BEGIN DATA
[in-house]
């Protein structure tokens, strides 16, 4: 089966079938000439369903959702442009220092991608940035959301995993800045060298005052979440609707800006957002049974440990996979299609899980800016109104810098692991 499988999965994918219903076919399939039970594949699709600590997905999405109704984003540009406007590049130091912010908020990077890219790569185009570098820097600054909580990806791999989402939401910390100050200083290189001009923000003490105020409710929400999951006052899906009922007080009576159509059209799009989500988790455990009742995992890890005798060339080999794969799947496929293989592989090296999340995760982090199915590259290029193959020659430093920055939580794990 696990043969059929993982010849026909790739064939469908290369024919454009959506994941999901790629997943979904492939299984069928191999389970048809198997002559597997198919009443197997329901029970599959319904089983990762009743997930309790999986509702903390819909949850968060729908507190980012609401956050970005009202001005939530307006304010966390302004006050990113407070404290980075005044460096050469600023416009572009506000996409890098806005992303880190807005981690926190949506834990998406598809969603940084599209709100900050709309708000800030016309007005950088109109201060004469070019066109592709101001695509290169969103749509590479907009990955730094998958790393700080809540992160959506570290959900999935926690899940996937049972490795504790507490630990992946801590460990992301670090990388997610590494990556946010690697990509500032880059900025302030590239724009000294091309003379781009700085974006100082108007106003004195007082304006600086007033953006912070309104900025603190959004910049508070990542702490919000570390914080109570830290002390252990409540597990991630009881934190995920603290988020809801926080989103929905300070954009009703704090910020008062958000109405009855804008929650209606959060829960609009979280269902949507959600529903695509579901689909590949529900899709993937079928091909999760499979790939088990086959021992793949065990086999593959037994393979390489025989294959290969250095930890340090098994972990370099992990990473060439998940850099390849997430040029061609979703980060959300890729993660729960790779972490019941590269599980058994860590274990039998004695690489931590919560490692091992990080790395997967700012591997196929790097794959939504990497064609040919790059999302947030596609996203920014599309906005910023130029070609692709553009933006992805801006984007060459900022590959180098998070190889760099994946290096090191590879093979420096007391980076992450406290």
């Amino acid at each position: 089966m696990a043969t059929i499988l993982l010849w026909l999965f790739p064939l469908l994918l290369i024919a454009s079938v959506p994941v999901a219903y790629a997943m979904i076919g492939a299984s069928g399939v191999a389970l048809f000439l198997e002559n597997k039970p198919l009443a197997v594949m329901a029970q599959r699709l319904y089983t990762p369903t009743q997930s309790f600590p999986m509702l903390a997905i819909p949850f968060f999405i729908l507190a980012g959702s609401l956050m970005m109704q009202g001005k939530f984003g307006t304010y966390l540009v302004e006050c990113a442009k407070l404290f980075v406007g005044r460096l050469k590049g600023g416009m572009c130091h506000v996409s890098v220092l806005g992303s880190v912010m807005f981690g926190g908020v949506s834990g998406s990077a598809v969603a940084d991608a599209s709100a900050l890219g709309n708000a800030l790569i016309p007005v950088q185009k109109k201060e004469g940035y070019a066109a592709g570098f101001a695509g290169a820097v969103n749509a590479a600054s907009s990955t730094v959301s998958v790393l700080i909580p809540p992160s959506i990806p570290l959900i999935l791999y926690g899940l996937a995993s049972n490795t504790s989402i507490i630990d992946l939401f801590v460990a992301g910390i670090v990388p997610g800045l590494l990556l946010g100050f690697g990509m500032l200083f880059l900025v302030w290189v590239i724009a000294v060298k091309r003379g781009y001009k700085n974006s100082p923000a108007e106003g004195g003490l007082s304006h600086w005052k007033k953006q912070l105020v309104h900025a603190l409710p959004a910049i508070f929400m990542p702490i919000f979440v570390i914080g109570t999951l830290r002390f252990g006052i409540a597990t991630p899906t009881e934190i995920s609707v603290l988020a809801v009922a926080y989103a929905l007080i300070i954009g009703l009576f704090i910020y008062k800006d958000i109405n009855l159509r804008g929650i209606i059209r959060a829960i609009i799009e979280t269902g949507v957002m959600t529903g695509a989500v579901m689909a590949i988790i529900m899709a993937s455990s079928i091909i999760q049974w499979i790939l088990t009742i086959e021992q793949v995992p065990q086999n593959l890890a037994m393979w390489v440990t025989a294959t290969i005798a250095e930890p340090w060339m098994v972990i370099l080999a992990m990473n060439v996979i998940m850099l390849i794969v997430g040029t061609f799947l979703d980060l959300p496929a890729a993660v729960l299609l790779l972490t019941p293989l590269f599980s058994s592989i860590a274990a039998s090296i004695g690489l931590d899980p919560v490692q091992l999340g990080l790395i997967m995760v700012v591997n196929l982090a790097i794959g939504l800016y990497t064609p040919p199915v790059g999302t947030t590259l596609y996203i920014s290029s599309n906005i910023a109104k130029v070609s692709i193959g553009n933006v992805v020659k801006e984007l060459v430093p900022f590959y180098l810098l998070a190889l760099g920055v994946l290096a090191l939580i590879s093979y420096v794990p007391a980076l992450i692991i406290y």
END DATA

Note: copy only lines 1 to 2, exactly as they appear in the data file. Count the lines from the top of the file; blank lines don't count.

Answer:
[in-house]
């Protein structure tokens, strides 16, 4: 089966079938000439369903959702442009220092991608940035959301995993800045060298005052979440609707800006957002049974440990996979299609899980800016109104810098692991 499988999965994918219903076919399939039970594949699709600590997905999405109704984003540009406007590049130091912010908020990077890219790569185009570098820097600054909580990806791999989402939401910390100050200083290189001009923000003490105020409710929400999951006052899906009922007080009576159509059209799009989500988790455990009742995992890890005798060339080999794969799947496929293989592989090296999340995760982090199915590259290029193959020659430093920055939580794990 696990043969059929993982010849026909790739064939469908290369024919454009959506994941999901790629997943979904492939299984069928191999389970048809198997002559597997198919009443197997329901029970599959319904089983990762009743997930309790999986509702903390819909949850968060729908507190980012609401956050970005009202001005939530307006304010966390302004006050990113407070404290980075005044460096050469600023416009572009506000996409890098806005992303880190807005981690926190949506834990998406598809969603940084599209709100900050709309708000800030016309007005950088109109201060004469070019066109592709101001695509290169969103749509590479907009990955730094998958790393700080809540992160959506570290959900999935926690899940996937049972490795504790507490630990992946801590460990992301670090990388997610590494990556946010690697990509500032880059900025302030590239724009000294091309003379781009700085974006100082108007106003004195007082304006600086007033953006912070309104900025603190959004910049508070990542702490919000570390914080109570830290002390252990409540597990991630009881934190995920603290988020809801926080989103929905300070954009009703704090910020008062958000109405009855804008929650209606959060829960609009979280269902949507959600529903695509579901689909590949529900899709993937079928091909999760499979790939088990086959021992793949065990086999593959037994393979390489025989294959290969250095930890340090098994972990370099992990990473060439998940850099390849997430040029061609979703980060959300890729993660729960790779972490019941590269599980058994860590274990039998004695690489931590919560490692091992990080790395997967700012591997196929790097794959939504990497064609040919790059999302947030596609996203920014599309906005910023130029070609692709553009933006992805801006984007060459900022590959180098998070190889760099994946290096090191590879093979420096007391980076992450406290």